4 Surprising Benefits of Hiring a Life Coach
Starting your own business is intimidating. You’re taking a huge risk going out on your own, and there are no guarantees that you’ll do well.
With a life coach by your side, however, you’ll have the support you need to try and reach your career goals.
According to recent statistics, there are nearly 16,000 life coaches in the United States, and on average, they charge $214 per session. The career is attractive to men and women of all ages from a variety of backgrounds. Whatever personality type you have or goal you wish to achieve, you can find someone with comparable experience to help guide you there.
If you’ve debated hiring a life coach, or you’re curious about what one can do for you and your business, take the following four benefits into consideration.
1. You Can Conquer Your Fears.
You need guts in order to make it very far as a solopreneur. So, if you’re fearful in any way, you’re going to hold yourself back.
Mira Joleigh, a life coach in Los Angeles, assists women who are experiencing quarter life crises and want to switch up their careers. In order to help them get to where they want to go, she says she will, “push them out of their comfort zones and let them see that the only thing holding them back is that they’re afraid.”
Joleigh learned firsthand about the power of conquering your fears. In the past, she walked across 30 feet of hot coals and skydived, all in the name of challenging herself to step outside of her comfort zone. “Whenever I conquer a fear, the things I was once scared of aren’t as scary anymore,” she says.
By targeting what’s scary, it will have a ripple effect on everything, including your career. “I ask my clients where their fear lies,” says Joleigh. “It might seem completely unrelated to business, but when you conquer a fear in one part of your life, it gives you confidence in another part.”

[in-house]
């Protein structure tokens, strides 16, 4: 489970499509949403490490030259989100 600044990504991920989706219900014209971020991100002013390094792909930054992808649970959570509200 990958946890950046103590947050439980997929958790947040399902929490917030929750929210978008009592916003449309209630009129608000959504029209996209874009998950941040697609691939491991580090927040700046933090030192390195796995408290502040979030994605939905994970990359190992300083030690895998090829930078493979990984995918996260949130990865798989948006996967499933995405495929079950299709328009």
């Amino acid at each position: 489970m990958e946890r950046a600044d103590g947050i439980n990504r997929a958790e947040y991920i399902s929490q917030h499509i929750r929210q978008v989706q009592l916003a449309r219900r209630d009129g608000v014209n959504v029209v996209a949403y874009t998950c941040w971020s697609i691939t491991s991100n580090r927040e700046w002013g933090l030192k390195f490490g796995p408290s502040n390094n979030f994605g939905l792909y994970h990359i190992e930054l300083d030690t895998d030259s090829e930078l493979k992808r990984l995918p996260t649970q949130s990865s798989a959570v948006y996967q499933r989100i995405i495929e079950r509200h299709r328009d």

2. You Can Hear an Outside Opinion.
When you’re running your business, you’re likely working either alone or with a partner. Often, the only opinions you hear are your own or those of your friends, coworkers, employees, and family. Unlike the people who are close to you, a life coach is more of an objective outsider who can help you keep perspective.
One thing a good life coach isn’t hesitant to do is to tell you the truth. “When looking for a life coach, you should find someone who is honest,” says Rusty Bergen, a life coach based in New York City. “You shouldn’t look for one who just tells you what you want to hear.”
3. You Can Connect with Someone in Your Niche.
Many times, life coaches will have great experience in a particular industry. According to Joleigh, when taking on a life coach, you should seek out someone who has achieved goals that are similar to your own.
If you do this, your life coach will know what you’re going through, can give you resources to help you along, possibly connect with you other people in your industry, and help you avoid mistakes that they might have made. When you choose a life coach that’s well-aligned with your business goals, you’ll find the relationship benefits many areas of your life.
4. You Can Focus on Your Tasks at Hand.
When you have a regular 9 to 5 job, your boss is there to tell you what to do and keep you on task. If you’re a solopreneur, you don’t have that person looking over your shoulder. Fortunately, a life coach is a good substitute.
“It gives you someone to hold you accountable for the things you want to do in your life,” says Bergen. “It’s much easier to have someone to help you get there instead of going in circles. Life coaches don’t fix your life, but they can help you manage it.”
What to keep in mind when looking for a life coach
In order to have a truly beneficial relationship with your life coach, you have to do your research. Before bringing on a life coach, you must:
• Reach out to friends for recommendations, look at website testimonials, and check Yelp reviews.
• Look for a life coach who is certified by the International Coach Foundation. That way, you know you won’t be signing up with someone who calls him or herself a coach, but doesn’t have any special training.
• Ask how long coaching will take, and set up a timeline. Joleigh says that she works with clients for three, six, and 12 months at a time. You need to have your objectives in mind, and work out points along the way with your coach in order to reach them. You shouldn’t do just one or two sessions, as it won’t be effective, but you don’t want to go forever with no end in sight, either.
If you’re in need of reprioritizing some things in your life or at work, then check out The Art of Less Doing with Ari Miesel and learn how to be more productive by doing less (and only what matters most).
Kylie Ora Lobell
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